Dispatches > News
Patrick Flood

Minority report

And more news briefs

Issue: "Race to the finish," Nov. 3, 2012

Protestant Americans must bid farewell to a dynamic they long enjoyed: majority status in the United States. A study published in October by the Pew Forum on Religion and Public Life reported that Protestants have dropped to 48 percent of the U.S. population.

That doesn’t mean adults are converting to other religions. According to the Pew survey, it means that many aren’t claiming a religion at all. The study found 20 percent of Americans say they have no religious affiliation, a 5 percent increase in five years.

Experts have predicted a Protestant minority for years, but the numbers suggest the country may have crossed the line long ago. In 2007, a Pew study reported that 60 percent of people who seldom or never attend religious services still identified with a particular religious tradition. In 2012, that number fell to 50 percent.

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For Protestants who believe that regular church attendance is one indicator of serious religious commitment, such statistics suggest their minority status may be deeper than experts think.

While some evangelicals lamented the study, Russell Moore of the Southern Baptist Theological Seminary wrote about a bigger problem—Christian denominations that have abandoned Protestant principles: “Frankly, we should be more concerned about the loss of a Christian majority in the Protestant churches than about the loss of a Protestant majority in the United States.”

Child prize?

The Chinese government’s embrace of author Mo Yan’s win of the Nobel Prize in literature has some excited that the one-child policy may be coming to an end.

While the author has not been outspoken about the government like 2010 Nobel Peace Prize winner Liu Xiaobo, Mo’s latest novel, Frog, looks at the horrors of the one-child policy, including forced late-term abortions and forced sterilizations, through the eyes of a rural gynecologist.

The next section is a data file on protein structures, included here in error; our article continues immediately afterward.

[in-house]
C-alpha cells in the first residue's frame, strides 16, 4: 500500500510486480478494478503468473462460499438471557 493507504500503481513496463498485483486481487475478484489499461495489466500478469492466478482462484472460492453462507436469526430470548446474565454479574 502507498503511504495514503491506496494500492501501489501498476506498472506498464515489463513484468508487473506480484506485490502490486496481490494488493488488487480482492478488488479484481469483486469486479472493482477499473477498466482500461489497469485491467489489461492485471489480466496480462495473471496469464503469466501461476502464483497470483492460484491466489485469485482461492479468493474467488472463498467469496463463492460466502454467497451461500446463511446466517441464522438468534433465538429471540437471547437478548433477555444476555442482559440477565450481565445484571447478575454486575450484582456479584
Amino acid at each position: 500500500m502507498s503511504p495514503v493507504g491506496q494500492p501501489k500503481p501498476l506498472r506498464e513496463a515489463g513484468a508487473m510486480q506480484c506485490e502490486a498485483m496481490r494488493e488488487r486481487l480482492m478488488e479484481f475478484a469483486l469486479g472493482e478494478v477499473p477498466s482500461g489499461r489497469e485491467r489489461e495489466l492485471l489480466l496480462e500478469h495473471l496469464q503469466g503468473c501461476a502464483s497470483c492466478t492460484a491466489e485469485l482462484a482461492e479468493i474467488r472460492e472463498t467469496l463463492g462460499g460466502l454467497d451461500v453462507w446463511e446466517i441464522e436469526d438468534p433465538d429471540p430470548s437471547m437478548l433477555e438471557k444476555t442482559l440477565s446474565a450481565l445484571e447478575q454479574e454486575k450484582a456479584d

“I personally believe the one-child policy is a bad policy,” he said in an interview with Hong Kong–based Phoenix TV in 2010. “If there were no one-child policy, I would have two or three children.”

He said that he compelled his wife to abort their second child in order to maintain his rank in the army and that left “an eternal scar in the deepest part of my heart.” 

Despite the book’s controversial topic, Frog passed national censors and went on to win the Mao Dun literary award because of Mo’s whimsical-realist writing style.

Births bottom out

With the economy in a rut, fewer Americans are having babies. The Centers for Disease Control and Prevention reported the national birth rate in 2011 was just 63 births per 1,000 women—the lowest level ever measured. Both the rate and the number of babies born last year (3.95 million) dropped 1 percent from 2010. The decline was steepest among Hispanics, teens, and young women in their early 20s. (Births increased slightly for women older than 34.) The birthrate among teens between the ages of 15 and 19 has fallen 25 percent since 2007: More teen girls are remaining abstinent or using hormonal birth control, including the pill.

Mission Implausible

While Democratic politicians accused conservatives of politicizing the Sept. 11 attack on the U.S. diplomatic mission in Libya, Pat Smith talked about the costs that transcend political concerns: the life of her son.

Sean Smith, 34, was one of four Americans killed in the Benghazi terrorist attack. Armed men also killed U.S. Ambassador Chris Stevens and security officers Tyrone Woods and Glen Doherty, both former Navy SEALs.

A month after the attack, Pat Smith told CNN her grief had deepened as information from White House officials grew scant: “I told them, ‘Please don’t give me any baloney that comes with this political stuff. … Just tell me the truth.” So far, Smith said, “They haven’t told me anything. They’re still studying it. And the things that they are telling me are outright lies.”

Discovering the truth about what happened in Libya took a new turn by mid-October, as a Senate committee announced it would investigate the assault. That news came a week after a congressional hearing revealed that the State Department had turned down requests for additional security in Libya before the Sept. 11 attack.

Vice President Joe Biden contradicted that testimony a day later in the vice presidential debate, saying: “We did not know that they wanted more security there.”

Meanwhile, a State Department official told reporters the agency didn’t believe that the attacks were the result of protests against an anti-Islamic video—a narrative the White House propagated for a week before admitting it was a terrorist attack.


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